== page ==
New antibiotic-resistant organism elicits CDC recommendations
After reading this article, you will be able to:
- List the CDC’s recommendations for prevention of carbapenem-resistant Klebsiella pneumoniae
Although much of the focus of multidrug-resistant organisms has been on MRSA, a relatively new and potentially more dangerous infectious disease has begun to draw attention from infection control regulators.
Carbapenem-resistant or carbapenemase-producing Enterobacteriaceae (CRE) have recently emerged as the most common gram-negative bacteria and a challenge for healthcare providers worldwide.
More specifically, according to the March 20 Morbidity and Mortality Weekly Report (MMWR), carbapenem-resistant Klebsiella pneumoniae (CRKP) is a species of CRE associated with:
- High morbidity and mortality
- Prolonged length of stay
- Increased cost
Physicians in the United States have come across this bacterium more frequently, particularly in New York City and New Jersey.
“I think it’s a new issue,” says Arjun Srinivasan, MD, an epidemiologist in the Division of Healthcare Quality Promotion at the Centers for Disease Control and Prevention (CDC). “These organisms are not widely encountered. We’ve seen them in isolated examples in at least half the states in the country, but they are not present everywhere and they are not ubiquitous things like C. diff and MRSA. I think, however, there is a rapidly growing awareness of the challenges that these organisms pose both from an infection control standpoint and from a clinical standpoint.”
According to the March 20 MMWR, CRKP has been rapidly growing since 2000. The CDC indicated that 8% of all Klebsiella isolates were CRKP, compared with fewer than 1% in 2000, according to the report.
The emergence of this infection has prompted officials at the CDC’s Healthcare Infection Control Practices Advisory Committee to release a new set of guidelines to prevent CRKP.
For prevention of this potentially deadly organism, the CDC has recommended an aggressive infection control strategy using contact precautions and implementing Clinical and Laboratory Standards Institute (CLSI) guidelines for detection of CRKP (see the sidebar at right).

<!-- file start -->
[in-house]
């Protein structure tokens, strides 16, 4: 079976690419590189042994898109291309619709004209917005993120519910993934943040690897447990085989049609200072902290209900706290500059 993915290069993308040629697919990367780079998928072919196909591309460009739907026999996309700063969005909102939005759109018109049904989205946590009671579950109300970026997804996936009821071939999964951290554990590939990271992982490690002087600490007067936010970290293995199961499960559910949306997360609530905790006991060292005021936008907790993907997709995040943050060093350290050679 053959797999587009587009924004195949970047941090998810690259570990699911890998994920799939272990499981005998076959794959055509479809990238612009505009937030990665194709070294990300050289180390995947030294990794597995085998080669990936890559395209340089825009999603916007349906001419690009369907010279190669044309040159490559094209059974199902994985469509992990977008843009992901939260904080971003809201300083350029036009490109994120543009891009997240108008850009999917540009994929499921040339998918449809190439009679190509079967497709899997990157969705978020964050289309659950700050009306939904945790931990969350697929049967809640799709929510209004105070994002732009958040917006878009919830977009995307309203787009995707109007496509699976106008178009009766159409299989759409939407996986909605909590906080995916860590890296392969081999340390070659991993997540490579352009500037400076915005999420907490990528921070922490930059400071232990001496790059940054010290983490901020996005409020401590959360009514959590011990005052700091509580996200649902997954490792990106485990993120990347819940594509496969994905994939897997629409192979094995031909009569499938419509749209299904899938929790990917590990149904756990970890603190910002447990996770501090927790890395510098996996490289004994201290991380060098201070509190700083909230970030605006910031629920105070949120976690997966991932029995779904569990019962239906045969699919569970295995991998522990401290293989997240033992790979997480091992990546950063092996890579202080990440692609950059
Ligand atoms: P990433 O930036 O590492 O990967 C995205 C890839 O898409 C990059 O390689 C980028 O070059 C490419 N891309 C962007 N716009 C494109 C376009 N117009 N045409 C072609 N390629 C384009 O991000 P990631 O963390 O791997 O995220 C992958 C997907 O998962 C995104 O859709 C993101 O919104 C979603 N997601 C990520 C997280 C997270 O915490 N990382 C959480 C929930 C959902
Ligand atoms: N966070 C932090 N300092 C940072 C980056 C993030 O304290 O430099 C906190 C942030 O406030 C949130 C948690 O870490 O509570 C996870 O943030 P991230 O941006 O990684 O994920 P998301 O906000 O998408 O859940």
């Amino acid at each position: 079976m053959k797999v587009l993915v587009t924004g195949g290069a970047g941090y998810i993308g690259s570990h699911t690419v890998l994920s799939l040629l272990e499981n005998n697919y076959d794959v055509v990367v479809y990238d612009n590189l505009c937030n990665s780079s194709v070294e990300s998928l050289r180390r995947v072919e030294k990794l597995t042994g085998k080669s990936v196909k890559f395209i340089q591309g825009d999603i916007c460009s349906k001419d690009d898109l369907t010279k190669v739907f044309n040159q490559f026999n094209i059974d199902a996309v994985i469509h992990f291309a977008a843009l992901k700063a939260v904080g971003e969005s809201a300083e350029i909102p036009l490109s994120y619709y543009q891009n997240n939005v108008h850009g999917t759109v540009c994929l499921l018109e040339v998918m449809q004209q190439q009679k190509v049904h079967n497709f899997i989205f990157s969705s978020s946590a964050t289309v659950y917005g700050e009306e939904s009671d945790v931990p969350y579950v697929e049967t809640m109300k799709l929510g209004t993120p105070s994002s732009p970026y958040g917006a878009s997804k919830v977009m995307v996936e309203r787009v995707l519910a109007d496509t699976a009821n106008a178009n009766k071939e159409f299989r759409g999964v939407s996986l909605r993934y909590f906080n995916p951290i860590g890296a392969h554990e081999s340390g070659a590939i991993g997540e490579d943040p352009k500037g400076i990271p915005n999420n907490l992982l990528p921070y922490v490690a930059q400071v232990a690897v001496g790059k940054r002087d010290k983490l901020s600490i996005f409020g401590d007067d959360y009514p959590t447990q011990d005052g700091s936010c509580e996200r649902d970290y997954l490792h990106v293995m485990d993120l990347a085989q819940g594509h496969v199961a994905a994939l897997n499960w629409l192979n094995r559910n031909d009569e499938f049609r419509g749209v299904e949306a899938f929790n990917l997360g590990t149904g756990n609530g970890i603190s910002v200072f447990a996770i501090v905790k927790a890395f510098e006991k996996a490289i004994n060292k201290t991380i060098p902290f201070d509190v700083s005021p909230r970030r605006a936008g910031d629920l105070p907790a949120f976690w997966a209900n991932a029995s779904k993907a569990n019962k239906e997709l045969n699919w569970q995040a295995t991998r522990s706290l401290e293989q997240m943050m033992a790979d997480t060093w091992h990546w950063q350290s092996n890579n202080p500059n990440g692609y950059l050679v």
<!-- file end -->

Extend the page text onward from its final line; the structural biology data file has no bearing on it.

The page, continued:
Clinical microbiology laboratories should follow CLSI guidelines for susceptibility testing and for detecting carbapenemase production (i.e., the Modified Hodge Test).
Surveillance of CRKP will be particularly important to determine whether the bacteria were present at the facility, and if so, where they can be traced. Doing so will allow organizations to pinpoint the source and implement prevention measures, such as additional screening for CRKP. In this case, active surveillance is much more important in the prevention of the bacteria, since much less is known about controlling them, Srinivasan says.
Early implementation of these precautions will ensure that CRKP doesn’t become a widespread infection like MRSA, Srinivasan says. Allowing the infection to grow and build a stronger resistance will only lead to more problems in the future.
“I think there is a potential opportunity here to keep this contained before it becomes truly widespread and an endemic,” Srinivasan says. “That’s really what we are emphasizing, the need to act early and aggressively to control these carbapenem-resistant Enterobacteriaceae.”
Adapted from Briefings on Infection Control, June 2009, HCPro, Inc.
Recommendations for CRKP
Below are the steps suggested by the Clinical and Laboratory Standards Institute to detect carbapenem-resistant Klebsiella pneumoniae (CRKP) in an acute care facility in areas where carbapenem-resistant or carbapenemase-producing Enterobacteriaceae (CRE) are not currently prevalent:
- Review clinical culture results in the microbiology lab for the previous six to 12 months to determine whether previously unrecognizable strains are present
- If previously unrecognized CRE are found, a point prevalence survey should be performed to look for CRE in high-risk units
- If the point prevalence survey reveals CRKP or unrecognized forms of CRE, the facility should conduct active surveillance testing for patients with epidemiologic links to people with a CRE infection (e.g., nearby patients and healthcare personnel)
- In areas where CRE are endemic, the procedures above might not be sufficient to prevent transmission, in which case facilities should consider alternative strategies described in the Centers for Disease Control and Prevention’s Management of Multidrug-Resistant Organisms in Healthcare Settings, 2006 (www.cdc.gov/ncidod/dhqp/pdf/ar/mdroguideline2006.pdf)
Source: Morbidity and Mortality Weekly Report, March 20, 2009, Vol. 58, No. 10 (www.cdc.gov/mmWR/PDF/wk/mm5810.pdf).